Flow Modeling of Juneau Icefield

Friday, 19 December 2014
Florian Andreas Ziemen1, Constantine Khroulev1, Andy Aschwanden1, Jing Zhang2, Andrew K Melkonian3 and Regine Hock1, (1)University of Alaska Fairbanks, Geophysical Institute, Fairbanks, AK, United States, (2)NC A&T State University, Greensboro, NC, United States, (3)Cornell University, Ithaca, NY, United States
Juneau Icefield covers 3900 km2 in the Coast Mountains on the border between Alaska and British Columbia. It has shown substantial mass loss in the last century. There have been a multitude of field campaigns on Juneau Icefield (including the well-known Juneau Icefield Research Project), so the data coverage is comparatively good. In addition there are remote-sensing studies that provide icefield-wide data on surface velocities and thickness changes.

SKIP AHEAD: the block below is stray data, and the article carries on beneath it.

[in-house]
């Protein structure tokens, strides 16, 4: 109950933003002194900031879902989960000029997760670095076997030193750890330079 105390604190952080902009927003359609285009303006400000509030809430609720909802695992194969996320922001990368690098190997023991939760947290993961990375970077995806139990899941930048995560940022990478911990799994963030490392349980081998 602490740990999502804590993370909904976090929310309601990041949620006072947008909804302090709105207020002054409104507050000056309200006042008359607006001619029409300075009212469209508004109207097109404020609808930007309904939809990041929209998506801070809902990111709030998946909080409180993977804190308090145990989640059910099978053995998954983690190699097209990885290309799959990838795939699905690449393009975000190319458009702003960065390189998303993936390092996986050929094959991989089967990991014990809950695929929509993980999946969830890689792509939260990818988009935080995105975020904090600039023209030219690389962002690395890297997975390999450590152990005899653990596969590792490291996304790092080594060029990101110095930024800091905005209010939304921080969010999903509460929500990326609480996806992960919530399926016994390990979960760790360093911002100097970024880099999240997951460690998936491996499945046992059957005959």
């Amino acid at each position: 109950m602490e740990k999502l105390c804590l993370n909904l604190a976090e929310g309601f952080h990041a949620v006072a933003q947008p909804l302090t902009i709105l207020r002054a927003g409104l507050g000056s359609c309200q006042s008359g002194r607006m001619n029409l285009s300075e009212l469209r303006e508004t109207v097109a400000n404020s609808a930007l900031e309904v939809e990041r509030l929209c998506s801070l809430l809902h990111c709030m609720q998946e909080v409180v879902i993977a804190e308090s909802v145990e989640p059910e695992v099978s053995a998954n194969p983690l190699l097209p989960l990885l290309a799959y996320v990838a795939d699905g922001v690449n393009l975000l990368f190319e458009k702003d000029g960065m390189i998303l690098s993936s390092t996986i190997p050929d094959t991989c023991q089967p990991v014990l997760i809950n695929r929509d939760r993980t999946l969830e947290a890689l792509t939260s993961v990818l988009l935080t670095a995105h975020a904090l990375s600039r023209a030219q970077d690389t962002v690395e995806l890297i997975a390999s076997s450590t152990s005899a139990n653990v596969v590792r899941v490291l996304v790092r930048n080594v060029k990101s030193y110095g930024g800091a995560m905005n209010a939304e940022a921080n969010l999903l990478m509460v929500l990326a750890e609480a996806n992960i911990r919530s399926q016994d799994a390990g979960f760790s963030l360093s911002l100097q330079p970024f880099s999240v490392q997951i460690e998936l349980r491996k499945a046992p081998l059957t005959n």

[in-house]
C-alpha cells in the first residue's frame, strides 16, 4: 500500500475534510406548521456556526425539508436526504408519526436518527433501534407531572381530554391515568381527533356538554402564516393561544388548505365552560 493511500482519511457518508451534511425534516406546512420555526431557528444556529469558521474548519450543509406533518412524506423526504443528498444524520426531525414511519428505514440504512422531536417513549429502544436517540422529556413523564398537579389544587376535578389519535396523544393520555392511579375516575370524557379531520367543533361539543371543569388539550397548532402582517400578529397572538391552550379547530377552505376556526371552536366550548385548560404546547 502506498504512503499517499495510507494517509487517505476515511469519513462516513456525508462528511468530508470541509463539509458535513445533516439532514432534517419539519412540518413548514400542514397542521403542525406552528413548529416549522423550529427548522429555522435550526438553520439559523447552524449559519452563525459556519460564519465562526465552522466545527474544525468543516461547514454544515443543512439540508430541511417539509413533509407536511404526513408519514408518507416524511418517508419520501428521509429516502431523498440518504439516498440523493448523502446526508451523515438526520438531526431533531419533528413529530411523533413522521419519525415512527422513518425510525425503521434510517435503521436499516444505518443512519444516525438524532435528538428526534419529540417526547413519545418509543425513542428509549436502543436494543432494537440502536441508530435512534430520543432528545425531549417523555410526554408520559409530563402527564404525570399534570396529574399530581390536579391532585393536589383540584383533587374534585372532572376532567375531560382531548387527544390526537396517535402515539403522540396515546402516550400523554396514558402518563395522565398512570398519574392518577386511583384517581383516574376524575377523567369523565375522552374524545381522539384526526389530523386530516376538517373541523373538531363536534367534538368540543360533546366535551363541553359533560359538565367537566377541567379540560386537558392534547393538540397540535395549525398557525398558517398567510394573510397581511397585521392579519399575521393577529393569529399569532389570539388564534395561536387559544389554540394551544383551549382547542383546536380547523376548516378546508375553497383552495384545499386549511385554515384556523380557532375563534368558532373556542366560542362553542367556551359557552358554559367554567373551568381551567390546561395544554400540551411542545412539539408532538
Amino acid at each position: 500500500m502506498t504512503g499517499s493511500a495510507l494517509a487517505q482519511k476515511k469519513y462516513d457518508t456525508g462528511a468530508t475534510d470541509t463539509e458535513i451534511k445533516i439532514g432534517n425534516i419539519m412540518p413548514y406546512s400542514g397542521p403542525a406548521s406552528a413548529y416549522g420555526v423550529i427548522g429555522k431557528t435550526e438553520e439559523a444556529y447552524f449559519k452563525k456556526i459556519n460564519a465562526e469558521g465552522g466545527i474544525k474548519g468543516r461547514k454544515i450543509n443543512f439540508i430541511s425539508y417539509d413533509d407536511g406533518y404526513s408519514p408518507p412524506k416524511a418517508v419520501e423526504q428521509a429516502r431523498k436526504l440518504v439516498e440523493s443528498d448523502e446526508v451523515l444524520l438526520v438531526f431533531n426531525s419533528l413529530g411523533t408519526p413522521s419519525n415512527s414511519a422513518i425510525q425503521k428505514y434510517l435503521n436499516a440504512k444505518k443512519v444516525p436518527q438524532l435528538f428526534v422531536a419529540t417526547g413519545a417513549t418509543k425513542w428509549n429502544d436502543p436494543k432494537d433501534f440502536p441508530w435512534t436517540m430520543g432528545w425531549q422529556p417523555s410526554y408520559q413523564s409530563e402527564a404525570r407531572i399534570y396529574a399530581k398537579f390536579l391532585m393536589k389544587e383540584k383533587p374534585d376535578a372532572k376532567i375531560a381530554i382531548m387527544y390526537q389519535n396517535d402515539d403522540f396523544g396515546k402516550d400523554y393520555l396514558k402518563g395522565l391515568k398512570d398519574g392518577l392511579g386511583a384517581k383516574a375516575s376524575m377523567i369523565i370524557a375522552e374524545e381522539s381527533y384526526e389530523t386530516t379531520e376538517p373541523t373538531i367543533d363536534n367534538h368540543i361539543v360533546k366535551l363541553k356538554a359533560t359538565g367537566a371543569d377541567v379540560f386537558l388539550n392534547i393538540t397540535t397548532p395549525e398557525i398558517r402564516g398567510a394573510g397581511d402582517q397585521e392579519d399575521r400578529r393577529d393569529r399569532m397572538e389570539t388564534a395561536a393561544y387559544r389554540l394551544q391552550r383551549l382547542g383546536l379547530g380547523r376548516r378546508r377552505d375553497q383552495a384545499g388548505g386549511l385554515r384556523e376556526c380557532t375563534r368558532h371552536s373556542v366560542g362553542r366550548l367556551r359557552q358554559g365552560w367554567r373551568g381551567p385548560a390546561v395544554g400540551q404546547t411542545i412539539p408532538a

We study the future evolution of the Juneau Icefield using the Parallel Ice Sheet Model (PISM). Despite the multitude of field campaigns, the spatial distributions of ice thickness and precipitation remain poorly constrained, and obtaining a reasonable surface mass balance across the icefield proved to be challenging.

We show how we calibrate the model using the mass balance, surface velocity and thickness change measurements, and investigate the remaining uncertainty in our future projections by performing sensitivity tests. The results from these tests show where additional measurements are most needed to better constrain projections of the future evolution of the icefield.